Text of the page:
Uniform Pricing vs Pay as Bid in 100%-Renewables Electricity Markets: A Game-theoretical Analysis

Dongwei Zhao, Audun Botterud, Marija Ilic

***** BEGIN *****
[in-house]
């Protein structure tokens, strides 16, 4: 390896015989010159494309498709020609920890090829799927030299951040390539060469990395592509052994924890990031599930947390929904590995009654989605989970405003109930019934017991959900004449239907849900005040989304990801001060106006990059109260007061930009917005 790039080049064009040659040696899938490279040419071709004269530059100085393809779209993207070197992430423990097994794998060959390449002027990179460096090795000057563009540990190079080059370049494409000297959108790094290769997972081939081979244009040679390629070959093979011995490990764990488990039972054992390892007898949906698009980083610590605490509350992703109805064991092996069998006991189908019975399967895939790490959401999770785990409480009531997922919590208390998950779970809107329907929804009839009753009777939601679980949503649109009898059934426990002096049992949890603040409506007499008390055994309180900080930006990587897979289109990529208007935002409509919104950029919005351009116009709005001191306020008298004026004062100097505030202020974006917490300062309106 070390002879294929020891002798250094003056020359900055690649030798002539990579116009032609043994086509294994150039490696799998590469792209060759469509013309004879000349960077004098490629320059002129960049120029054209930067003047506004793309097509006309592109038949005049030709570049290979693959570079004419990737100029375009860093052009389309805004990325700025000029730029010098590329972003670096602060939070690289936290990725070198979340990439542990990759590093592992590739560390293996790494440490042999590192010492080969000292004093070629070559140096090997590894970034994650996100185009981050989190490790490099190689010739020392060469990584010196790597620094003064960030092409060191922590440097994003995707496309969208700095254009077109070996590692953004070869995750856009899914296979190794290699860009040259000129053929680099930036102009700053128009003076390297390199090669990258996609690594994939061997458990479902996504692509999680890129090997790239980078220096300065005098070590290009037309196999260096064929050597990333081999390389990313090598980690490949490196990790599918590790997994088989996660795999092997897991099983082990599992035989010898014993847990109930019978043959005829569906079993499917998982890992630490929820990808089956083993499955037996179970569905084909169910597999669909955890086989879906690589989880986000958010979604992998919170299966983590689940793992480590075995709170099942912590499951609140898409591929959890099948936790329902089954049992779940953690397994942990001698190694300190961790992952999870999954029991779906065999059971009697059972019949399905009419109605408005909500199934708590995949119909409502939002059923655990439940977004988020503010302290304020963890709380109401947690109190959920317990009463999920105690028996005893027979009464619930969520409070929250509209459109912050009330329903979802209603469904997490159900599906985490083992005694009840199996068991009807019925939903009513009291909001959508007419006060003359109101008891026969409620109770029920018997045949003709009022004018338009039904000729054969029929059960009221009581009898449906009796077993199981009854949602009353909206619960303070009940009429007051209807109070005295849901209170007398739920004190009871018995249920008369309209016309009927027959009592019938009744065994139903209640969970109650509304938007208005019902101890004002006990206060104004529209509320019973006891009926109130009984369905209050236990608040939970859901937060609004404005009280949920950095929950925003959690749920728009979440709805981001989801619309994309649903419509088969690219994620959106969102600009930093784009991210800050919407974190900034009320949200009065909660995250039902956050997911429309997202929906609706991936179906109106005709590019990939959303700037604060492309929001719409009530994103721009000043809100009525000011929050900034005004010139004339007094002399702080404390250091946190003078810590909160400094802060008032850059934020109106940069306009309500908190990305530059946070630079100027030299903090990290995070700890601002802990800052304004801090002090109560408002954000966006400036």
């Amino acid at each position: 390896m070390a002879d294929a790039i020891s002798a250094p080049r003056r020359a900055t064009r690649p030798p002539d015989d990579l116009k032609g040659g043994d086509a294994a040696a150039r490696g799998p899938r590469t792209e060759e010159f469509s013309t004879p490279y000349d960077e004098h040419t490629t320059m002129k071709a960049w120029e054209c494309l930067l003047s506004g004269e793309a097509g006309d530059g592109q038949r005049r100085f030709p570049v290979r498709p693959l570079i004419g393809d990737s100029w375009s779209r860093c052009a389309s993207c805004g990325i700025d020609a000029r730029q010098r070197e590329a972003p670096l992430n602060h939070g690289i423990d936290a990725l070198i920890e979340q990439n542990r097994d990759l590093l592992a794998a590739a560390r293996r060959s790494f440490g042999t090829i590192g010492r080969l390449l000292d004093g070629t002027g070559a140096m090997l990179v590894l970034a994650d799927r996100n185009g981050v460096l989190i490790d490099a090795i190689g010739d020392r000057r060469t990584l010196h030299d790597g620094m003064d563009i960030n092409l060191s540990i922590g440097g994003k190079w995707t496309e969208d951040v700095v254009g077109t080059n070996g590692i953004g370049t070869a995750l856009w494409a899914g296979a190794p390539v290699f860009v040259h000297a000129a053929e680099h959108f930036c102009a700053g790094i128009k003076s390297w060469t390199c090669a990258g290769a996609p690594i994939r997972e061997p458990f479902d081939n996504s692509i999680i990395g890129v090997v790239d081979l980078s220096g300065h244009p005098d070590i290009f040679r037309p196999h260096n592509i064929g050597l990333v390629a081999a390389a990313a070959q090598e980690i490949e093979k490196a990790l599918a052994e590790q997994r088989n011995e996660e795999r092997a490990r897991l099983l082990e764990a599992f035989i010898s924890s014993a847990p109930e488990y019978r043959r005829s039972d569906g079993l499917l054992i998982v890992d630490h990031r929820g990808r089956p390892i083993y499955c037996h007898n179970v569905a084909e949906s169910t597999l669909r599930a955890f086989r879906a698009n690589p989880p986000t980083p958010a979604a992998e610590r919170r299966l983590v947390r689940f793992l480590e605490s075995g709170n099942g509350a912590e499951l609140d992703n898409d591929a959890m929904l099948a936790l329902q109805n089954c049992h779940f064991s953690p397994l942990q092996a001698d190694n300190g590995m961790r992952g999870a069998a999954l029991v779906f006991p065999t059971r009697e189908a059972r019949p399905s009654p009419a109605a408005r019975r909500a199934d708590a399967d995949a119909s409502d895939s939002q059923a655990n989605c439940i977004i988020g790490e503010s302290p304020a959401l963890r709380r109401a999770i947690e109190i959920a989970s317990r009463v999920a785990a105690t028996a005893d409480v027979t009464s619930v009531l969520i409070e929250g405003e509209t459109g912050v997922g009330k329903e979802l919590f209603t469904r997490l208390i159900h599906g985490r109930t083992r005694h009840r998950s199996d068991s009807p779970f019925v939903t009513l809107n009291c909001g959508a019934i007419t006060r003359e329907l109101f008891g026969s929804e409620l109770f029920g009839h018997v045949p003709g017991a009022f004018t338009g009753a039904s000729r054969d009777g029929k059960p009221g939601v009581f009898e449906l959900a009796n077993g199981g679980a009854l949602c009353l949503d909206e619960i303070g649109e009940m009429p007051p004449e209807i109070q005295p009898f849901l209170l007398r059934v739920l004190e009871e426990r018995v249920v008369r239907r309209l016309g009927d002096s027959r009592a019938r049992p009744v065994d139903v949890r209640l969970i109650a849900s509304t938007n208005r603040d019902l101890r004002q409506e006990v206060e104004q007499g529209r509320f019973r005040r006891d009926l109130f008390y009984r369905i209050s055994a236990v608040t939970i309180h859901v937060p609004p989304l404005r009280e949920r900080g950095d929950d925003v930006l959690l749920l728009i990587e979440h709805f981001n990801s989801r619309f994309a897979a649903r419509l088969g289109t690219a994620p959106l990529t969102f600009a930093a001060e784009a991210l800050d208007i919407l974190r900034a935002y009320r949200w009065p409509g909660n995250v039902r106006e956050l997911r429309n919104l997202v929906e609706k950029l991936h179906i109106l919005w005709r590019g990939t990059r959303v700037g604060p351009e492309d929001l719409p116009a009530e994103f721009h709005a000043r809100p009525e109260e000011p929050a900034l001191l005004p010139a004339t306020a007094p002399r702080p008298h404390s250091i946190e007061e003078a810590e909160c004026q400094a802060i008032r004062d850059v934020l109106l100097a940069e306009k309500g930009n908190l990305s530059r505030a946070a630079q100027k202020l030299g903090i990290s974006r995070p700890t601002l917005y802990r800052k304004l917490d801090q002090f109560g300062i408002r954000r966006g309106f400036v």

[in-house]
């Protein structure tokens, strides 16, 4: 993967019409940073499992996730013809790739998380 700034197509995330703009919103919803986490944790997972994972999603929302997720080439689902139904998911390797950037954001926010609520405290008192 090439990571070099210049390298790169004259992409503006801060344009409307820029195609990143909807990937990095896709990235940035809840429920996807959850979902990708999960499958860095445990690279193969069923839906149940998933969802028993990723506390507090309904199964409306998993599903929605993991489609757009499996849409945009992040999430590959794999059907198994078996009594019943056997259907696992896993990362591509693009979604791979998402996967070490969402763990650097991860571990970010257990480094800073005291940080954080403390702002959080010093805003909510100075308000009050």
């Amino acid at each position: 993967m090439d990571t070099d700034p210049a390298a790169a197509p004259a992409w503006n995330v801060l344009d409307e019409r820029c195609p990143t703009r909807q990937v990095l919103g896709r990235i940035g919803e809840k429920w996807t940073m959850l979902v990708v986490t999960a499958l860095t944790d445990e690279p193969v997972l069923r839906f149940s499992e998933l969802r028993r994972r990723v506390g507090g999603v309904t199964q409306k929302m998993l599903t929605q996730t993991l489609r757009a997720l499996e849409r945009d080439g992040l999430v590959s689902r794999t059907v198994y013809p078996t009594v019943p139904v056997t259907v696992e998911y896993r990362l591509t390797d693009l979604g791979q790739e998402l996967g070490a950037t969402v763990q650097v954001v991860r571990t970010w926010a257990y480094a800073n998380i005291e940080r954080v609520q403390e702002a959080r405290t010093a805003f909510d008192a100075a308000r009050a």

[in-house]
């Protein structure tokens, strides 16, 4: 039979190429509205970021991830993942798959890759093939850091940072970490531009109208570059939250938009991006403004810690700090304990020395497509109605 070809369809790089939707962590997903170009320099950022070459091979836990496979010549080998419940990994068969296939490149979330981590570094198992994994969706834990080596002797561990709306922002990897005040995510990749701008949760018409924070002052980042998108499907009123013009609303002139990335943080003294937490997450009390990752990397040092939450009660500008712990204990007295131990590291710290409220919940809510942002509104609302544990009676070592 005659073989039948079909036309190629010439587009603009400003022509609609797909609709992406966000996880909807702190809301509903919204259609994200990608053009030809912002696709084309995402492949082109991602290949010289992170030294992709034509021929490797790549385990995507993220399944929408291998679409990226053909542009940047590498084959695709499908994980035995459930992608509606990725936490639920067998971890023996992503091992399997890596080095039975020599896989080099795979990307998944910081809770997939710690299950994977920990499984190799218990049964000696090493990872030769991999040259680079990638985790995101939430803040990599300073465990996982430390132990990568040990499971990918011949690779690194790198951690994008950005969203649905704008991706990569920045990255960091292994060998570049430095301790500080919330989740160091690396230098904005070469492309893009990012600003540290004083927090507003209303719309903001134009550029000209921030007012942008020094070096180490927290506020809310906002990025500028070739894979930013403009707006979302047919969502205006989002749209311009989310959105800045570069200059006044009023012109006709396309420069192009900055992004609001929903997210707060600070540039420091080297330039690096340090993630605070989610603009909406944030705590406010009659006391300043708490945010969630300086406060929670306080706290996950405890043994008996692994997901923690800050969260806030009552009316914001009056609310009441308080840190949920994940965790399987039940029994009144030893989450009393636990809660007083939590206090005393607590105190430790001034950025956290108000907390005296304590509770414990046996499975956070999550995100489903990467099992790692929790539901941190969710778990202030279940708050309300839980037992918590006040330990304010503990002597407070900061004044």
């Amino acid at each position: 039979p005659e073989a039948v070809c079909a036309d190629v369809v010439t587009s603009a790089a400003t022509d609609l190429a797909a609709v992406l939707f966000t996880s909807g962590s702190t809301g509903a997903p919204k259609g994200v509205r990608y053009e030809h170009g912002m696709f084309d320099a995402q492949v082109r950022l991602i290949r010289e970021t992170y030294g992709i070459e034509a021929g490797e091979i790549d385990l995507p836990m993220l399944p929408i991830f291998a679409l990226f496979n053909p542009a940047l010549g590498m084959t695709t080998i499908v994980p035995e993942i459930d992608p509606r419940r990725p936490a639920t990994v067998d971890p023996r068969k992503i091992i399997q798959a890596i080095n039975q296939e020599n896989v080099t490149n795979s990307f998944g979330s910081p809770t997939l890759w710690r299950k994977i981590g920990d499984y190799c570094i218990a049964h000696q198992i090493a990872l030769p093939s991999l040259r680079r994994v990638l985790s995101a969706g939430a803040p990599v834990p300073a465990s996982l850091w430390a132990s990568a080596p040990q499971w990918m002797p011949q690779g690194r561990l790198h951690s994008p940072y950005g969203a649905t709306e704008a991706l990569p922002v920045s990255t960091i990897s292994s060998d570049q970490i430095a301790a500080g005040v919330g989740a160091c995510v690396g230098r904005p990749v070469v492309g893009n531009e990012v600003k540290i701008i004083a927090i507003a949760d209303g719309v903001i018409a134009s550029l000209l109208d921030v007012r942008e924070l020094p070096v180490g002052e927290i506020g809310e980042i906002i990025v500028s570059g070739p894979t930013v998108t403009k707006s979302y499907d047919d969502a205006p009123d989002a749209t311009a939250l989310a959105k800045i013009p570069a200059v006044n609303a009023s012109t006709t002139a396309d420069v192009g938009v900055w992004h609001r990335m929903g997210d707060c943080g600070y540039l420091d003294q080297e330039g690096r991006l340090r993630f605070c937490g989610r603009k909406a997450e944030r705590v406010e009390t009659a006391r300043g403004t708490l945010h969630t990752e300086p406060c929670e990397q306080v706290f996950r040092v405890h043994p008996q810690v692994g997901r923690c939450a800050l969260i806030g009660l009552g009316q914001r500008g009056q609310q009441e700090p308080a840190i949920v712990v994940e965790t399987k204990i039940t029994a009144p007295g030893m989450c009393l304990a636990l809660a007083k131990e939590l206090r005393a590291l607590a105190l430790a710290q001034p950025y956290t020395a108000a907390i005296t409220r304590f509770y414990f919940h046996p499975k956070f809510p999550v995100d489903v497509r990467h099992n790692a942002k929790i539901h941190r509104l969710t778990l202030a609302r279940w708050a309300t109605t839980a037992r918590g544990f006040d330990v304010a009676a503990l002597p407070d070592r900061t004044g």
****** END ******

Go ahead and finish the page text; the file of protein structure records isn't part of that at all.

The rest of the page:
This paper evaluates market equilibrium under different pricing mechanisms in a two-settlement 100%-renewables electricity market. Given general probability distributions of renewable energy, we establish game-theoretical models to analyze equilibrium bidding strategies, market prices, and profits under uniform pricing (UP) and pay-as-bid pricing (PAB). We prove that UP can incentivize suppliers to withhold bidding quantities and lead to price spikes. PAB can reduce the market price, but it may lead to a mixed-strategy price equilibrium. Then, we present a regulated uniform pricing scheme (RUP) based on suppliers' marginal costs that include penalty costs for real-time deviations. We show that RUP can achieve lower yet positive prices and profits compared with PAB in a duopoly market, which approximates the least-cost system outcome. Simulations with synthetic and real data find that under PAB and RUP, higher uncertainty of renewables and real-time shortage penalty prices can increase the market price by encouraging lower bidding quantities, thereby increasing suppliers' profits.

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